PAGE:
A new International Directorate. A new International Directorate will be created, with responsibility for the Bank’s surveillance and analysis of the international environment and for co-ordinating interactions with international bodies. Led by a new Director, the directorate will bring together functions currently dispersed across MA and FS, and will report jointly to DG Markets and Banking and DG Financial Stability, who will share responsibilities for international representation at Deputy level. It will have overall responsibility for co-ordinating the Bank’s international and European strategy, and will ensure the Bank has a forward-looking and consistent approach to its international engagement and that its stance is co-ordinated across the wide range of international fora with which the Bank is now engaged. It will also produce the MPC’s world economic forecasts, co-ordinating with the Director of Monetary Analysis, and will support the FPC’s financial stability risk assessment.
Enhancement of the PRA line supervision team. The model of judgement-led supervision employed in the PRA requires both expert line supervision and senior level engagement with firms. That capability will be reinforced: an Executive Director for International Banks Supervision will lead the supervision of branches and subsidiaries of overseas banks. The role will be taken by Megan Butler. An Executive Director for supervision of UK deposit takers will be created, and filled by Lyndon Nelson. He will be supported by Directors for Systemic UK banks and for Non-Systemic UK deposit takers.
A new Director, Banknotes and Chief Cashier, and a new Director for Supervision of Financial Market Infrastructures. A new Director for Banknotes, and Chief Cashier, reporting to the Deputy Governor-Monetary Policy. The role will be taken by Victoria Cleland. A new Director for Supervision of Financial Market Infrastructures, reporting to the Deputy Governor-Financial Stability, will give focused senior leadership to these two core areas.
An independent evaluation unit to be established. A new unit to support the Oversight Committee of the Bank’s Court, led by a Director reporting to the Chairman of the Oversight Committee. Modelled on the Independent Evaluation Office of the IMF, this function will support the Oversight Committee in its oversight of the performance and processes of the Bank.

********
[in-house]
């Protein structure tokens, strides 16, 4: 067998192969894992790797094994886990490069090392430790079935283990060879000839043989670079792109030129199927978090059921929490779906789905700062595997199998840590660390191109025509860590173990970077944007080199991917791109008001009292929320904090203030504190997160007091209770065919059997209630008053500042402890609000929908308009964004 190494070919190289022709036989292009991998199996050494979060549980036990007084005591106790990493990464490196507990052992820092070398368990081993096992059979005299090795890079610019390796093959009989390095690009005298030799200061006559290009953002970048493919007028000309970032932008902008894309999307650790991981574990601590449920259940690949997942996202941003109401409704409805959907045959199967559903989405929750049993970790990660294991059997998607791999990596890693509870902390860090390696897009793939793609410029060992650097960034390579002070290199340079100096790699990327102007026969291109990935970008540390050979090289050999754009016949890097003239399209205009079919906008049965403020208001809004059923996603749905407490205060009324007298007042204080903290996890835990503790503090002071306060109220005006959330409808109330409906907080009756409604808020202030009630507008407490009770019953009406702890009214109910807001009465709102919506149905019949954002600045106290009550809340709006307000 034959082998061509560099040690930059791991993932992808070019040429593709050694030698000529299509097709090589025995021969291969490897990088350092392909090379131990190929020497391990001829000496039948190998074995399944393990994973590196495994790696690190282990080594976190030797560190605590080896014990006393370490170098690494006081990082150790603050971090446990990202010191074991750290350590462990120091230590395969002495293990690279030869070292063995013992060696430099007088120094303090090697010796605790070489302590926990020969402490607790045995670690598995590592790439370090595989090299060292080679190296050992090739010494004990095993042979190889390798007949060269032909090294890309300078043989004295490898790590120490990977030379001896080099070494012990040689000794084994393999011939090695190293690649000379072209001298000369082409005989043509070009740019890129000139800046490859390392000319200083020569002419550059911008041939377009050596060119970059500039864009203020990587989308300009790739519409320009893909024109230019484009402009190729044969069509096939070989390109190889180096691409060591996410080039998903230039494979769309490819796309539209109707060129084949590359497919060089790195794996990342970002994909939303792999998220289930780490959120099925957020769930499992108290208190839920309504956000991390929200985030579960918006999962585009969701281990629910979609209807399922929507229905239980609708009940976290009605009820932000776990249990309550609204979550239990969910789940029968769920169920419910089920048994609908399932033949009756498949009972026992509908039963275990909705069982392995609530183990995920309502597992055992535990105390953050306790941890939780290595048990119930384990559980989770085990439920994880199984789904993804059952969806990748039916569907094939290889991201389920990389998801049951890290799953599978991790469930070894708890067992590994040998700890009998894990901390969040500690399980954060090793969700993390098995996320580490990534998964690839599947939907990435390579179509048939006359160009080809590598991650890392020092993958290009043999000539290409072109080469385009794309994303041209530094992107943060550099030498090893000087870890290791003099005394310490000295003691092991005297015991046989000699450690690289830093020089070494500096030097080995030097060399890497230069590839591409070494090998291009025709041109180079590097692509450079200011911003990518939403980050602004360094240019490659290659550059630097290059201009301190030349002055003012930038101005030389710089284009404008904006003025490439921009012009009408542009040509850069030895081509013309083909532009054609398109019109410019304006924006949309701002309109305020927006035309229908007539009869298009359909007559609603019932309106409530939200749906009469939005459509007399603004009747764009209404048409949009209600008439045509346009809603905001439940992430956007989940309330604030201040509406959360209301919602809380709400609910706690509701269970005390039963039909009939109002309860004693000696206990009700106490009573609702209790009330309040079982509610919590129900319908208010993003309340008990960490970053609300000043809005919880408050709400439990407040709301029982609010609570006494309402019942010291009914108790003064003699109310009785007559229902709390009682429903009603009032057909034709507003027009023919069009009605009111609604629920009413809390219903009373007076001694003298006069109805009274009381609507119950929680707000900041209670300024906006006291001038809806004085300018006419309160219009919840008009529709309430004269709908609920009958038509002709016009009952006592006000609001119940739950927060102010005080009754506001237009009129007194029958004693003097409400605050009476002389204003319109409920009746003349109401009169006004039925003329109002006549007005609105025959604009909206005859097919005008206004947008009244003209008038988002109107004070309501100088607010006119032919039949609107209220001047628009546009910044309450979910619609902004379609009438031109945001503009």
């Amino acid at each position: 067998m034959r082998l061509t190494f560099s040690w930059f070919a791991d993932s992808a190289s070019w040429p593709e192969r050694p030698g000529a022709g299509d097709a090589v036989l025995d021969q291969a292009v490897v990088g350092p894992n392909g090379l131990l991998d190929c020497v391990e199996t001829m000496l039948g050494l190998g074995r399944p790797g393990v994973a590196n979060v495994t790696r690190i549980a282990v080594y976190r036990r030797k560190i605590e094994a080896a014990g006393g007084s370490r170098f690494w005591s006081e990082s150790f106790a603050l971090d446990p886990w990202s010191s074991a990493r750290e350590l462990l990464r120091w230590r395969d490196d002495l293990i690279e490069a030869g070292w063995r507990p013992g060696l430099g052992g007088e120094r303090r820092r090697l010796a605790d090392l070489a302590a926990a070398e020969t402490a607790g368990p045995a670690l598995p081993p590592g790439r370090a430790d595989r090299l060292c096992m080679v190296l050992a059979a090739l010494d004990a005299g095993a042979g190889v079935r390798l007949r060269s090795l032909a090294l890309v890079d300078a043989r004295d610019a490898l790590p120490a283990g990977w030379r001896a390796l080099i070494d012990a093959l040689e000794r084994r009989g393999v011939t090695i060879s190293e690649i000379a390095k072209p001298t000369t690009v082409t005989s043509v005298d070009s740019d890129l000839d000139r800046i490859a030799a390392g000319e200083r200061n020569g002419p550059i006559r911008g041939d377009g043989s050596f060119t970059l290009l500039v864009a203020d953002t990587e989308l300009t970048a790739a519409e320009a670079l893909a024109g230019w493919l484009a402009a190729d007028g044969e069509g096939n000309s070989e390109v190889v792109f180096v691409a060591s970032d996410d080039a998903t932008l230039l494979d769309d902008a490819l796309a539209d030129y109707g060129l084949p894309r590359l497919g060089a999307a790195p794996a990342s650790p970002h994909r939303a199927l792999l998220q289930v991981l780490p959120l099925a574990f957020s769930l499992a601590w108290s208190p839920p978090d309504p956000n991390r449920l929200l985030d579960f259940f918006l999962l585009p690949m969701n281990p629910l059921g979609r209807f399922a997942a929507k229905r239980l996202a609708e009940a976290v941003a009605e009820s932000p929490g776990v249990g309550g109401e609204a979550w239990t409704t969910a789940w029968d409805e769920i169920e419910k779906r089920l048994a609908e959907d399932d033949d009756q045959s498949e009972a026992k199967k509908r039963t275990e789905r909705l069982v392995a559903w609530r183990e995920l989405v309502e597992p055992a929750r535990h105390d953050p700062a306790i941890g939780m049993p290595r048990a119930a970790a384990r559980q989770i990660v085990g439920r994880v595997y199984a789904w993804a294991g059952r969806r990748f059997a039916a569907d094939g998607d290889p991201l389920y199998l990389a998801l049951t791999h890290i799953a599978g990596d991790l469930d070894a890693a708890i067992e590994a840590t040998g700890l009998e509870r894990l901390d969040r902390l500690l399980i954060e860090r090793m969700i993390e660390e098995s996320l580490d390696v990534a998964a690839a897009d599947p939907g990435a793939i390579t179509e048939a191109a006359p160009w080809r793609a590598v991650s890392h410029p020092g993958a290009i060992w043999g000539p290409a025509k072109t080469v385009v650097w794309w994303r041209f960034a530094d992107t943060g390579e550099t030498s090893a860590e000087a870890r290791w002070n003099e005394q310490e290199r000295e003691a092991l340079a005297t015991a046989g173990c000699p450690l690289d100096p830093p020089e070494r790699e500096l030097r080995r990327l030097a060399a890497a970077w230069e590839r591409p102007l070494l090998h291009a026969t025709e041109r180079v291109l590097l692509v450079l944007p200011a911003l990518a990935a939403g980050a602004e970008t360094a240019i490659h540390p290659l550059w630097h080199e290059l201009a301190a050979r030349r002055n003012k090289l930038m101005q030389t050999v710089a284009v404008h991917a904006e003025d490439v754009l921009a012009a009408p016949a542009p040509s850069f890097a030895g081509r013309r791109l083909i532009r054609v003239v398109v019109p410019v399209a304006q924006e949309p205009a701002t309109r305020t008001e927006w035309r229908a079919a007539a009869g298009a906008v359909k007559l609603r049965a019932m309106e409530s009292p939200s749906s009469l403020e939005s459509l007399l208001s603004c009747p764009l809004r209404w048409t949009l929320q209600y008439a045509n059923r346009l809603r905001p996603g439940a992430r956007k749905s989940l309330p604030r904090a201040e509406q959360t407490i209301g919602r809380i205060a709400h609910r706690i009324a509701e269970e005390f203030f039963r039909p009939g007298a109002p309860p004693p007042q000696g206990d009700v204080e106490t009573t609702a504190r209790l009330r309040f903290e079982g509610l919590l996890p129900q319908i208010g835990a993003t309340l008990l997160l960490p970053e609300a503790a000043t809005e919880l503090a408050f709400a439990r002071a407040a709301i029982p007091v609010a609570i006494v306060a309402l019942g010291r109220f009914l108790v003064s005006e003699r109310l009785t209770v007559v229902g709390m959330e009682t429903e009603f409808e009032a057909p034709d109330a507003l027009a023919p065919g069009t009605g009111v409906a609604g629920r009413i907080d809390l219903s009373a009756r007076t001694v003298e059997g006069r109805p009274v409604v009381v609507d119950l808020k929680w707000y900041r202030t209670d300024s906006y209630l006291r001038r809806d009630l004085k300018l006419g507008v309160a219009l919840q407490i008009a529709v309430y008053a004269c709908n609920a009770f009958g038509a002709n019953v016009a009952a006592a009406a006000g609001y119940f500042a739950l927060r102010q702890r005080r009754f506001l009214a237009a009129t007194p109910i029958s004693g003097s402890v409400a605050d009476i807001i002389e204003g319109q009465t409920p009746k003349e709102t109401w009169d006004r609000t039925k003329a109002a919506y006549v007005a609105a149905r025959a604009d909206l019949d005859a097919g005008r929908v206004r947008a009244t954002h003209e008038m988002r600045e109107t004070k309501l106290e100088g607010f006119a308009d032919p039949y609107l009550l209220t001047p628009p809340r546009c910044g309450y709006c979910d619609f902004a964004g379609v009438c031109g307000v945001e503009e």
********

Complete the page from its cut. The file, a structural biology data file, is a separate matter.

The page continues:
Writing in the WSJ, Simon Nixon says the Bank of England was long overdue a thorough shake-up. It is hard to overstate just how badly this institution has lost its way since the start of the global financial crisis. By the time former Governor Mervyn King retired last June, the UK central bank had lost the confidence of all its stakeholders, having found itself at odds with the government, the Treasury, Parliament, the banks, the markets and the public.
This wasn’t a reflection of a robustly independent institution treading on a few toes as it exercised its onerous duties. It was the inevitable response to an organisation that had managed to be simultaneously intellectually arrogant and dangerously incompetent. The financial crisis had exposed deep deficiencies in the BoE’s understanding of how banks and markets operate and major shortcomings in its understanding of the dynamics of the UK economy.
The appointment of Andrew Haldane as the BOE’s new chief economist at the head of an expanded macro-economic analysis unit is bold and imaginative. Although Mr Haldane became closely identified with Mr King’s ultra-conservative approach to financial reform and managed to ruffle many feathers both in the financial and policy world with his radicalism, he is widely admired as one of the most influential and provocative thinkers in global finance. Given the manifest deficiencies that have emerged in the mainstream macro-economic theories relied upon by the BoE and other central bankers, his brand of disruptive thinking is exactly what is required to shake up the complacent world of economic forecasting and monetary policy-making.
Despite the BoE’s failures before and during the crisis, it has emerged a vastly more powerful institution with new responsibilities and new tools—and these changes will concentrate even more power in Mr Carney’s hands: his four deputy governors will sit on all three of the BOE’s main policy-making committees—the MPC, the Financial Policy Committee and the Prudential Regulatory Authority—and these committee swill increasingly meet together, increasing the chances of a new groupthink dominated by Mr Carney’s own views.
That means even more is now riding on Mr Carney’s personal judgement. His challenge now is to navigate the UK economy out of its current crisis mode, exiting ultra-loose monetary policy without inflating new asset-price bubbles or triggering a new downturn or financial crisis. That is a daunting task. If he succeeds, he is entitled to claim the credit. But if he fails, he will not be able to duck the blame.